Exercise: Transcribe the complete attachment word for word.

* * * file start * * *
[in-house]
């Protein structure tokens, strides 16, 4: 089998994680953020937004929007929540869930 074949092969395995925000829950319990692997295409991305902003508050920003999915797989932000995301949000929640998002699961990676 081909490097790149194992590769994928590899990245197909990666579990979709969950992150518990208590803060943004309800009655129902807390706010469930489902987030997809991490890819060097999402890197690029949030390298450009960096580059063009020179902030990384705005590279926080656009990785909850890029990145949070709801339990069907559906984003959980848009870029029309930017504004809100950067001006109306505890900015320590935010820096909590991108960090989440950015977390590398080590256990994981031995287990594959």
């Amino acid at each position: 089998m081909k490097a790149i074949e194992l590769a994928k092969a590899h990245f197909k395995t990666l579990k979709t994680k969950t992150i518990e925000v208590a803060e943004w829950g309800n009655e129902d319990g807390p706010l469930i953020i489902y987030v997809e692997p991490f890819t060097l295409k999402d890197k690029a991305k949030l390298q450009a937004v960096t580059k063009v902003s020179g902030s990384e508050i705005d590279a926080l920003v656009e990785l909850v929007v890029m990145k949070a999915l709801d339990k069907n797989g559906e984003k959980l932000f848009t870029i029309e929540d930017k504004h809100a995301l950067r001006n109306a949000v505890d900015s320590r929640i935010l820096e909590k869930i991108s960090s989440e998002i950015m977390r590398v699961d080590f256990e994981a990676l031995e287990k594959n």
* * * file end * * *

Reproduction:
[in-house]
């Protein structure tokens, strides 16, 4: 089998994680953020937004929007929540869930 074949092969395995925000829950319990692997295409991305902003508050920003999915797989932000995301949000929640998002699961990676 081909490097790149194992590769994928590899990245197909990666579990979709969950992150518990208590803060943004309800009655129902807390706010469930489902987030997809991490890819060097999402890197690029949030390298450009960096580059063009020179902030990384705005590279926080656009990785909850890029990145949070709801339990069907559906984003959980848009870029029309930017504004809100950067001006109306505890900015320590935010820096909590991108960090989440950015977390590398080590256990994981031995287990594959």
């Amino acid at each position: 089998m081909k490097a790149i074949e194992l590769a994928k092969a590899h990245f197909k395995t990666l579990k979709t994680k969950t992150i518990e925000v208590a803060e943004w829950g309800n009655e129902d319990g807390p706010l469930i953020i489902y987030v997809e692997p991490f890819t060097l295409k999402d890197k690029a991305k949030l390298q450009a937004v960096t580059k063009v902003s020179g902030s990384e508050i705005d590279a926080l920003v656009e990785l909850v929007v890029m990145k949070a999915l709801d339990k069907n797989g559906e984003k959980l932000f848009t870029i029309e929540d930017k504004h809100a995301l950067r001006n109306a949000v505890d900015s320590r929640i935010l820096e909590k869930i991108s960090s989440e998002i950015m977390r590398v699961d080590f256990e994981a990676l031995e287990k594959n």